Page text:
Prostitution in England.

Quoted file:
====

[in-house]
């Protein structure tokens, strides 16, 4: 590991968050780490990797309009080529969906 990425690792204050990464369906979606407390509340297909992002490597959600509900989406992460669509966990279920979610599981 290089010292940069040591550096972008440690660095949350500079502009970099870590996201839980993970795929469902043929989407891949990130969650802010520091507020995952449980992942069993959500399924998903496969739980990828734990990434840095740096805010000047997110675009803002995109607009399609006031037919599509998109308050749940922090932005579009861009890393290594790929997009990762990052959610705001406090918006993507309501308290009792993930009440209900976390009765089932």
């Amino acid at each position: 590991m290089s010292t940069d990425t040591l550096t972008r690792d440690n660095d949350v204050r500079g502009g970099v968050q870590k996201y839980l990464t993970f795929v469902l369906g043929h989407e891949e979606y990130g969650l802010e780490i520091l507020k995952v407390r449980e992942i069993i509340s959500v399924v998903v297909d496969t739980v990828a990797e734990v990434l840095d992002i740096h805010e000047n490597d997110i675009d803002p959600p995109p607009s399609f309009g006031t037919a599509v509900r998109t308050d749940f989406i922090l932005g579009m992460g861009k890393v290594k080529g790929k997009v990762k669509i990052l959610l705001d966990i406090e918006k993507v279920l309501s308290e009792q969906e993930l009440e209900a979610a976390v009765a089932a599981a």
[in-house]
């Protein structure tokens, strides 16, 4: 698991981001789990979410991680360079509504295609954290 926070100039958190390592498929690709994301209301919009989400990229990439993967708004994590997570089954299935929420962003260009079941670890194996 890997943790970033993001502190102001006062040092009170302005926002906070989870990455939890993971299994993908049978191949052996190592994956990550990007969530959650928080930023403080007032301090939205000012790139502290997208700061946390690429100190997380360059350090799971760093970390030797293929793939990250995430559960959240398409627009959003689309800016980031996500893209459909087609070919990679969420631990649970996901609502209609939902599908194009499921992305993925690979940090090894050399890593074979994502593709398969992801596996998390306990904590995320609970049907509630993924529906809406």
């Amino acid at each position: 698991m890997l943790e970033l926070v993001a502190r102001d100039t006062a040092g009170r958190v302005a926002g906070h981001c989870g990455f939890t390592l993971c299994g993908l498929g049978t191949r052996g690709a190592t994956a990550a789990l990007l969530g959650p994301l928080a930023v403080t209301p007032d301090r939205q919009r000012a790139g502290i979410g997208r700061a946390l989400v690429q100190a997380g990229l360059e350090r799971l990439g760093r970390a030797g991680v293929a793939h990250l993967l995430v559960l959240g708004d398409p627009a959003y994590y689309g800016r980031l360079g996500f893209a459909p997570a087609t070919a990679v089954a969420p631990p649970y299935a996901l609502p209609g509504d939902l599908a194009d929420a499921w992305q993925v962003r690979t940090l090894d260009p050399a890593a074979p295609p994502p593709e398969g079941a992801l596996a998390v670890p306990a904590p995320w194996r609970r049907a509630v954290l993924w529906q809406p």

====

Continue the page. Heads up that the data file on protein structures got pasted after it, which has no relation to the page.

To obviate the possibility of misapprehension, I remind the reader that I regard prostitution as an inevitable attendant upon civilized, and especially closely-packed, population. When all is said and done, it is, and I believe ever will be, ineradicable. Whether its ravages, like those of disease and crime, may not be modified by unceasing watchfulness-whether it may not be the duty of the executive, as a French writer suggests, to treat it as they do such ordinary nuisances as drains, sewers, and so forth, by diminishing its inconvenience to the senses, and, in fact, rendering, its presence as little noticeable as possible, it will be my business to inquire in a future chapter. In the present I shall offer as complete a survey of that portion of it which stalks abroad, tete levee, in this metropolis, and other parts of the kingdom, as the facts at any English writer's disposal admit of.